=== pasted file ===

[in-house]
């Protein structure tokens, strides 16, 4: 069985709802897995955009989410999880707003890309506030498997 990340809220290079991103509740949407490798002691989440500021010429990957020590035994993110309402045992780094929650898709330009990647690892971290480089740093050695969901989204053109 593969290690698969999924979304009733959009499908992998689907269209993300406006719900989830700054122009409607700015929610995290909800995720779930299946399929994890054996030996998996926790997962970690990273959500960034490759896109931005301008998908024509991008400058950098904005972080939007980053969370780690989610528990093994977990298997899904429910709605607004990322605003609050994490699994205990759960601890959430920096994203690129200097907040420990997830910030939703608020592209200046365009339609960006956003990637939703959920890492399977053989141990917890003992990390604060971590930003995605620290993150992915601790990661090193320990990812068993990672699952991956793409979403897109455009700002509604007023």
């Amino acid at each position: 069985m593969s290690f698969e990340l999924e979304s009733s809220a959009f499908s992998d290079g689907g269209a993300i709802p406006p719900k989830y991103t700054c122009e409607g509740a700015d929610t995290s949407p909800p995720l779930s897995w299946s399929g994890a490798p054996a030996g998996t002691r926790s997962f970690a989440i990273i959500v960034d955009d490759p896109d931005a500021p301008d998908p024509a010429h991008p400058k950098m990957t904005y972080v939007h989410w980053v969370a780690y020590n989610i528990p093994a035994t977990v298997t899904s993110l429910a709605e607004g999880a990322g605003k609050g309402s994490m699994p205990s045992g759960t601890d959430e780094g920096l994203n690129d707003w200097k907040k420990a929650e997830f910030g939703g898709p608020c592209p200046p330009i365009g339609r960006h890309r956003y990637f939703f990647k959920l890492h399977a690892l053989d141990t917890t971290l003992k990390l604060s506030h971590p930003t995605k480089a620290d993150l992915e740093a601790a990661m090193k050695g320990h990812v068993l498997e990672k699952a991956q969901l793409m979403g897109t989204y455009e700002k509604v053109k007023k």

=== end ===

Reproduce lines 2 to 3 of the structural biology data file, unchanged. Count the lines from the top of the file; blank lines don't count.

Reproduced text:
């Protein structure tokens, strides 16, 4: 069985709802897995955009989410999880707003890309506030498997 990340809220290079991103509740949407490798002691989440500021010429990957020590035994993110309402045992780094929650898709330009990647690892971290480089740093050695969901989204053109 593969290690698969999924979304009733959009499908992998689907269209993300406006719900989830700054122009409607700015929610995290909800995720779930299946399929994890054996030996998996926790997962970690990273959500960034490759896109931005301008998908024509991008400058950098904005972080939007980053969370780690989610528990093994977990298997899904429910709605607004990322605003609050994490699994205990759960601890959430920096994203690129200097907040420990997830910030939703608020592209200046365009339609960006956003990637939703959920890492399977053989141990917890003992990390604060971590930003995605620290993150992915601790990661090193320990990812068993990672699952991956793409979403897109455009700002509604007023």
């Amino acid at each position: 069985m593969s290690f698969e990340l999924e979304s009733s809220a959009f499908s992998d290079g689907g269209a993300i709802p406006p719900k989830y991103t700054c122009e409607g509740a700015d929610t995290s949407p909800p995720l779930s897995w299946s399929g994890a490798p054996a030996g998996t002691r926790s997962f970690a989440i990273i959500v960034d955009d490759p896109d931005a500021p301008d998908p024509a010429h991008p400058k950098m990957t904005y972080v939007h989410w980053v969370a780690y020590n989610i528990p093994a035994t977990v298997t899904s993110l429910a709605e607004g999880a990322g605003k609050g309402s994490m699994p205990s045992g759960t601890d959430e780094g920096l994203n690129d707003w200097k907040k420990a929650e997830f910030g939703g898709p608020c592209p200046p330009i365009g339609r960006h890309r956003y990637f939703f990647k959920l890492h399977a690892l053989d141990t917890t971290l003992k990390l604060s506030h971590p930003t995605k480089a620290d993150l992915e740093a601790a990661m090193k050695g320990h990812v068993l498997e990672k699952a991956q969901l793409m979403g897109t989204y455009e700002k509604v053109k007023k």